Turin Horse, The (2011)
Director: Bela Tarr
Cast: János Derzsi, Erika Bók, Mihály Kormos
Plot: A rural farmer is forced to confront the mortality of his faithful horse.
Awards: Won Jury Grand Prix and FIPRESCI Prize (Berlin).
IN RETROSPECT (Spoilers: NO)
“Theirs is the moment... nature, infinite silence.”
The Turin Horse can be aptly described in three words: a beautiful ordeal. Bela Tarr's final work (or so he proclaims) is every moviegoer's nightmare – it is incredibly slow, incredibly meandering and incredibly long. It runs for about 2.5 hours, but it feels like a few days, really.
Endurance is the key, and if you like arthouse films with no plot, it might just be barely bearable for you as it was for me. Well, almost. Tarr's work focuses on just two characters - an old farmer and his faithful daughter as they live in an isolated region that is incredibly windy. I presume it was shot in Hungary as this is a Hungarian picture, but it sure is one hell of a windy place.
Like I mentioned earlier, there is no plot in The Turin Horse. We see six continuous days of the duo engaging in mundane (but not necessarily uninteresting) activities like waking up, fetching water from a nearby well, cooking boiled potatoes (which is all they eat), sitting around and staring out of the window.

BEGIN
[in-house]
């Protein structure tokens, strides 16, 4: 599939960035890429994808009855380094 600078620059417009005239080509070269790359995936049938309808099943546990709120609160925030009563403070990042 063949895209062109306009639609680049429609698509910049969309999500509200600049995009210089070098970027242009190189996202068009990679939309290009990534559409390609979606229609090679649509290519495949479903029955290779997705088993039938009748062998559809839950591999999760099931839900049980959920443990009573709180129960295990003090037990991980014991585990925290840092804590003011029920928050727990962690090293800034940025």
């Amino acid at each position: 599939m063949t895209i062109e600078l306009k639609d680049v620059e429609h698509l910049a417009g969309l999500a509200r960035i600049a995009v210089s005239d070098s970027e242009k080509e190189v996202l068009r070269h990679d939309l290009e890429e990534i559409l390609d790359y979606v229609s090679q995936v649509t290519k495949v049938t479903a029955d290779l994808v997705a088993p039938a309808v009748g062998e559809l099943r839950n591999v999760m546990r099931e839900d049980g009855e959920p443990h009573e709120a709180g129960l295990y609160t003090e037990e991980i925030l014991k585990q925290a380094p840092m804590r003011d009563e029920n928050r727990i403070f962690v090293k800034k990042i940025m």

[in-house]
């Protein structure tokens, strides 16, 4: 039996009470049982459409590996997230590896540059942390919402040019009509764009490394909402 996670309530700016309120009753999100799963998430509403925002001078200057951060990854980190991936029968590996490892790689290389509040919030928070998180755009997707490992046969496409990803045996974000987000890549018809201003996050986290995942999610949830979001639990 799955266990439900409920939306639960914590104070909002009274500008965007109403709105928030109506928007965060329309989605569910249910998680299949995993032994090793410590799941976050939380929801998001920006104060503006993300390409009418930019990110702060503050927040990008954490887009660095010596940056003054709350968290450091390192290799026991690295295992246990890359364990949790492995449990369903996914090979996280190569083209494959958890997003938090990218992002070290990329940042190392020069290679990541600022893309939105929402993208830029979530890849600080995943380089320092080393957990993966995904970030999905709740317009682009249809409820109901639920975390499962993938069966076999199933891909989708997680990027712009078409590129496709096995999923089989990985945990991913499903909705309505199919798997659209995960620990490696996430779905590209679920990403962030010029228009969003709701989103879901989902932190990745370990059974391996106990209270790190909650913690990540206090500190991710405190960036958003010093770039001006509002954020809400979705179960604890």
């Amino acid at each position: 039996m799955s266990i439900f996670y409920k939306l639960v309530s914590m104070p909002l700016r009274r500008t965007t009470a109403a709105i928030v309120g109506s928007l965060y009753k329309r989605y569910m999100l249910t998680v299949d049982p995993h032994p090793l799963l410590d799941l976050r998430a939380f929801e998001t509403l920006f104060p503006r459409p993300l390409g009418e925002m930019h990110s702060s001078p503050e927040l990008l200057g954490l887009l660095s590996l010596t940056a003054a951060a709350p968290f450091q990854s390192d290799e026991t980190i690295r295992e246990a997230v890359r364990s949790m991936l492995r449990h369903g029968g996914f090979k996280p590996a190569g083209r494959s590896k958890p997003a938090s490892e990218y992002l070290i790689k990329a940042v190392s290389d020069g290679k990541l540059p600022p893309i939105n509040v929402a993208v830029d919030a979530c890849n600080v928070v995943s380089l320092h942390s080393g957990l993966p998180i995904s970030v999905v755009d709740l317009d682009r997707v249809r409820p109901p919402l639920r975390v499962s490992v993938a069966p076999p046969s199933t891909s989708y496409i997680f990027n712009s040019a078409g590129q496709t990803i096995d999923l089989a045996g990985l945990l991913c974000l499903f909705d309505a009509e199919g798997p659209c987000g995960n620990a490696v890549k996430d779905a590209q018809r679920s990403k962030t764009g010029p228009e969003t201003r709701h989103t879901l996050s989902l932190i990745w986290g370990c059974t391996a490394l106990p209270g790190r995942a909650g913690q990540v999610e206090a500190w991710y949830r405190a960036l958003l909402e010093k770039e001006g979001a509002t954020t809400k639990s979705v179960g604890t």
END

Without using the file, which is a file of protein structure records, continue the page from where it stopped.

They try to get their horse to pull their wooden cart to get to town, but to no avail. Tarr shot the entire film with only thirty long takes, and dialogue is so sparse throughout that it is only after twenty minutes that someone realizes that he has a throat.
Tarr describes his film as one that is about “the heaviness of human existence”. He succeeds in showing this in The Turin Horse, which is a powerfully bleak parable, if only it was more entertaining.
It is still engaging in a visual way, with some of the best cinematographic work I have seen in recent years. The steadicam work is extraordinary and coupled with the hypnotic, almost funereal-like music by Mihaly Vig (Tarr’s long-time collaborator), the film occasionally transcends its seeming endlessness by focusing our attention to the dark beauty of its world.
One of the great Eastern European filmmakers of our time, Tarr’s work here is superb from an auteuristic perspective, a tour de force in art filmmaking. But it is challenging to sit through. You need the mental endurance to last the lap. And like the film’s characters whose struggle to survive is a testament to their capacity for endurance, we may be compelled to endure along with them too. I hope.
GRADE: B- (7/10 or 3 stars)
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